I still see those gigantic photos of show bands that lined the length of the Derby's Dundas Street exterior from the ground to the roof, the nattily suited bouncers greeting customers entering the dual entranceway, one for men only the other for ladies with escorts, and visits by the impeccably attired Lou Arnold, the Derby's owner.
The bar starting near the entrance separated the men's bar room and ladies' lounge almost to the back wall. The stage was above the midpoint of the bar where the entertainers positioned themselves to face audience on either side.
An image which is a close second to my memory of the show band photos outside is of Frank Russeau on stage facing the men's entranceway, strapped into his accordion, above a bass drum singing an endless variety of requests including Danny Boy & You're Nobody 'til Somebody Loves You, every afternoon until dinner time.
As Frank signed off and Joe King's Zaniacs took over, the daytime regulars on the bar side were met by increasing numbers of evening patrons moving into the ladies' lounge to enjoy Joe's Don Rickles-like antics and his group's Louis Prima-like show-band shuffle. That two bar shuffle rhythm carried by drums and bass seemed incessant once Joe hit the stage and continued through his introducing the group, song titles and signing off each set, almost as if each 45 minute set presented one none-stop shuffle.
I also have learned the reality behind one of Joe's favourite jibes at hecklers: "I don't bother you when working at the fish market. Why are you bothering me while I'm working?" As I had always suspected Joe himself had once worked in a fish market. But Joe's fans did not attend his performances at the Derby to heckle; they came to enjoy his making fools of others even at risk of themselves becoming targets of his comic abuse.
Almost nightly, Joe would call up to the stage, one of the Derby regulars, a dwarf with a grand baritone voice (like the 17 lb 2 foot dwarf, Lycius, with the tremendous voice, on stage during the reign of Caesar Augustus): when he arrived on stage Joe would shout, Hey! I asked for the quarterback, and "they sent me the ball". The little man with the big voice would then sing "Okalahoma", and each time he sang the crescendo-ing o-O-Oklahoma lyric someone would goose him from behind with a microphone stand as if to raise him off the floor.
The audience never tired of this zany routine, and the dwarf whose name I can't recall loved the attention and Joe.
But Joe did not pick on just the little guys. I remember the night that he displayed the kind of provocative insulting that intermittently sent him back to work the following evening with a black eye.
Bull Dog Brower, a Canadian wrestler, famous during the 1960's was in the audience. Joe began informing the crowd that there was a famous gentleman in the house. As Brower began rising to acknowledge the anticipated applause, Joe continued, a great man, ladies and gentlemen, "Porky The Pig." Joe then began to apologize with feigned nervousness, but as though his urge to insult overwhelmed his fear of reprisal, he blurted out "Sorry- - ugh -err-Porky"! The audience roared.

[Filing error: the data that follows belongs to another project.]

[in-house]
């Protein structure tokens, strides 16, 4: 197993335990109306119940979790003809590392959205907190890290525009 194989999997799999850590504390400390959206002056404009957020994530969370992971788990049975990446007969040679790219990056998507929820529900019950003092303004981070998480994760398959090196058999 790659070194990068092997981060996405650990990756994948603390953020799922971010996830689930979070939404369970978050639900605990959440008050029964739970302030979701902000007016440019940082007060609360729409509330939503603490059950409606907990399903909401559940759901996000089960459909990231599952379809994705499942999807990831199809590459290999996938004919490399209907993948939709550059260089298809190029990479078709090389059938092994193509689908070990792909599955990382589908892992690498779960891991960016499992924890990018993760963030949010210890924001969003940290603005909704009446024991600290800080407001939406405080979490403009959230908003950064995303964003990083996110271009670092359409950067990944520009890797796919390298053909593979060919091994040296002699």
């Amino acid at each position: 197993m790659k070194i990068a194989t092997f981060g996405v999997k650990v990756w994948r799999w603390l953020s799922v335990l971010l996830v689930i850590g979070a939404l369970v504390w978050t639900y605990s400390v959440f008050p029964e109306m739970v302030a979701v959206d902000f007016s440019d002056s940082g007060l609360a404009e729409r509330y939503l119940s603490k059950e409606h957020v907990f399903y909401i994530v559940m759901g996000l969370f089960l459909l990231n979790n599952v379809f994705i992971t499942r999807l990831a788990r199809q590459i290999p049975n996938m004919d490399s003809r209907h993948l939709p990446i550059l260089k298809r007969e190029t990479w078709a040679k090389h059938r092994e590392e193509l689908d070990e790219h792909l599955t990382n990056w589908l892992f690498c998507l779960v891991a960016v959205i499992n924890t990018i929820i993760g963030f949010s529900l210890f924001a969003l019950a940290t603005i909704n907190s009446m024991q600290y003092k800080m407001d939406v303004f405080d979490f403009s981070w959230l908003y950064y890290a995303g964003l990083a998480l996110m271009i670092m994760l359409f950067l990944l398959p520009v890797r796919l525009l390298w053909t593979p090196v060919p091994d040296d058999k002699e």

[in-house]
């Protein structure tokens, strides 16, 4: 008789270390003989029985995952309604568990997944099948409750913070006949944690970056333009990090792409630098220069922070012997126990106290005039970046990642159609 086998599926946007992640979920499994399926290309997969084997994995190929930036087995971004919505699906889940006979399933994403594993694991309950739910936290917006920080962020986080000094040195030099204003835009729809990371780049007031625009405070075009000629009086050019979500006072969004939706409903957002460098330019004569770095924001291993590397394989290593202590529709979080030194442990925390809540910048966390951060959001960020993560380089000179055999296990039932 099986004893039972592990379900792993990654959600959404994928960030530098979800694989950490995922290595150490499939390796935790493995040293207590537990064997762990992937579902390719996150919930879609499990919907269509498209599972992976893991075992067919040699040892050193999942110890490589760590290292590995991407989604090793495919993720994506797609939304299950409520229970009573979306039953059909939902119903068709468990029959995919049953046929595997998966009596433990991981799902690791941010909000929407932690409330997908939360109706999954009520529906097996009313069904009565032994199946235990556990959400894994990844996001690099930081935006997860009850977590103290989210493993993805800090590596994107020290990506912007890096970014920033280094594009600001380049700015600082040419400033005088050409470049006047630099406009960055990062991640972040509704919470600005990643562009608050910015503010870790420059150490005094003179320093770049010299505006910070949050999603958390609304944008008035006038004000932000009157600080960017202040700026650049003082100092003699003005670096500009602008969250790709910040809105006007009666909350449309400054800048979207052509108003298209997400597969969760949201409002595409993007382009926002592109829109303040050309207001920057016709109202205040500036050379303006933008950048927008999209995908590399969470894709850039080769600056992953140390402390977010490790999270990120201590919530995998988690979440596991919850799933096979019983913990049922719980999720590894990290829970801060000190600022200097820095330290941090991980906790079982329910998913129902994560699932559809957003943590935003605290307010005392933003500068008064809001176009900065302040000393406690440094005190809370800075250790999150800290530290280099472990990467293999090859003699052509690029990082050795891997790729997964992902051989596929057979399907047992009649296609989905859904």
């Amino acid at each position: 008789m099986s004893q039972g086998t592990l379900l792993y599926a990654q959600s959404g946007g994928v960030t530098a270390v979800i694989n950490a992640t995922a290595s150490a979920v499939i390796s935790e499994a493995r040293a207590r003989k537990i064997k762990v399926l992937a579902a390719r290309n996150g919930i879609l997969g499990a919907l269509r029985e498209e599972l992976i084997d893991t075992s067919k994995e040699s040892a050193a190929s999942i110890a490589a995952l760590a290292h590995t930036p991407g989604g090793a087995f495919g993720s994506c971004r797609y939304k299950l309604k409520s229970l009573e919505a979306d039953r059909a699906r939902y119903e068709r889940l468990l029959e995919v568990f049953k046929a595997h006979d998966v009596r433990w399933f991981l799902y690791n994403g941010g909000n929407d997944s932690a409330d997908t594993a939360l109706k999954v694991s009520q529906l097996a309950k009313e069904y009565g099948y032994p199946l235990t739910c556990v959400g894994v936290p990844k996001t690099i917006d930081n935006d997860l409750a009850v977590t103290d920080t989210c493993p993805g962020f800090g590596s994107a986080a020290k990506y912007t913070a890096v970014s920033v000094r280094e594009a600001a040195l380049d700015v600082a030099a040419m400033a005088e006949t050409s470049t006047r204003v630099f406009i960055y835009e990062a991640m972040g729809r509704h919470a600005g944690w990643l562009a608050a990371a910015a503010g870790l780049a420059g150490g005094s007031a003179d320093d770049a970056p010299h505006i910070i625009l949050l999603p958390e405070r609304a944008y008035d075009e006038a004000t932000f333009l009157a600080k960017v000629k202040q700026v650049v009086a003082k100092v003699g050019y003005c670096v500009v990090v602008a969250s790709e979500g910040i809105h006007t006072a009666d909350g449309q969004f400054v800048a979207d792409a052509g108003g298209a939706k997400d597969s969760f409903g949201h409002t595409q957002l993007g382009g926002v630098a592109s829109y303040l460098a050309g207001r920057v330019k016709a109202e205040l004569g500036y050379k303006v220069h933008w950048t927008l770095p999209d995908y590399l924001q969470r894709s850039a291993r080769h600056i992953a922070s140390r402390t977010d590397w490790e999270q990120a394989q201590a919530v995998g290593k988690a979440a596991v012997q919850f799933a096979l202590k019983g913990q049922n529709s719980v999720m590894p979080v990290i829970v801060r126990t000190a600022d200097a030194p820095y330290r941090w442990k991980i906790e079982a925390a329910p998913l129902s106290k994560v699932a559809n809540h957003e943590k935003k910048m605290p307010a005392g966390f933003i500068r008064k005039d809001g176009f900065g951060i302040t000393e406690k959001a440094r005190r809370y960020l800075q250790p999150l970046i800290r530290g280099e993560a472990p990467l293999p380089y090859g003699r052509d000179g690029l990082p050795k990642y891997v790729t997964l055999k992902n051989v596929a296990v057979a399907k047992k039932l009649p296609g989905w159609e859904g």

He again seemed about to apologize, but once more after an agonizingly long pause of feigned nervous stammering, out came "Sorry- Porky."
As the stammering and the pause between sorry and Porky grew longer the audience hung on each sorry in a kind of frenzied anticipation of the next "Porky" which crescendo-ed in a gleeful roar of laughter as Joe for the umpteenth time blurted "Porky " in place of the apology that he seemed to promise but never gave.
My own attraction to this club that I'd always believed to be a quaint survivor of an era before rock and roll came to attract teenagers and eventually even people of their parents' generation, the kind of music that Ronnie Hawkins a few doors up was calling "racket" as he introduced each of his and his Hawks' arrivals on stage by drawling that it was "racket time". The music that Ronnie and his band performed' in tone and rhythm seemed inspired by Jerry Lee Lewis' rockabilly antics which in those early days were simply part of the blend of styles making the rock and roll puzzle that included both rockabilly's staccato, eighth note rhythm and the swinging dotted eighth and sixteenth jazz blues rhythms that you can hear in some early Elvis recordings like "Heart Break Hotel" and the country swing of Bill Haley. And there was that other style with neither conspicuous rockabilly nor swing elements performed by Fats Dominoe, Little Richard, Chuck Berry and folk- like troubador Bo Diddlie whose "Hey Bo Diddly" and Chuck Berry's "Forty Days" became Ronnie's hallmark climaxing his shows.
But the kind of tunes one might hear in the Derby at any time between noon and midnight sounded nothing like the southern drawling Hawks' fevered rockabilly style, Elvis' early softly swinging tunes or Bo Diddlie's haunting imagery. Songs such as "Your Nobody Till Somebody Loves You" or "When You're Smile'n" tunes the Zaniaks performed in an old fashioned hip Louis Prima-like swinging shuffle seemed left overs from an earlier era, tunes that might have been been orchestrated and performed in dance halls for "jitter bugs" as popular music during the swinging era of the big bands when jazz and popular music seemed to intersect.
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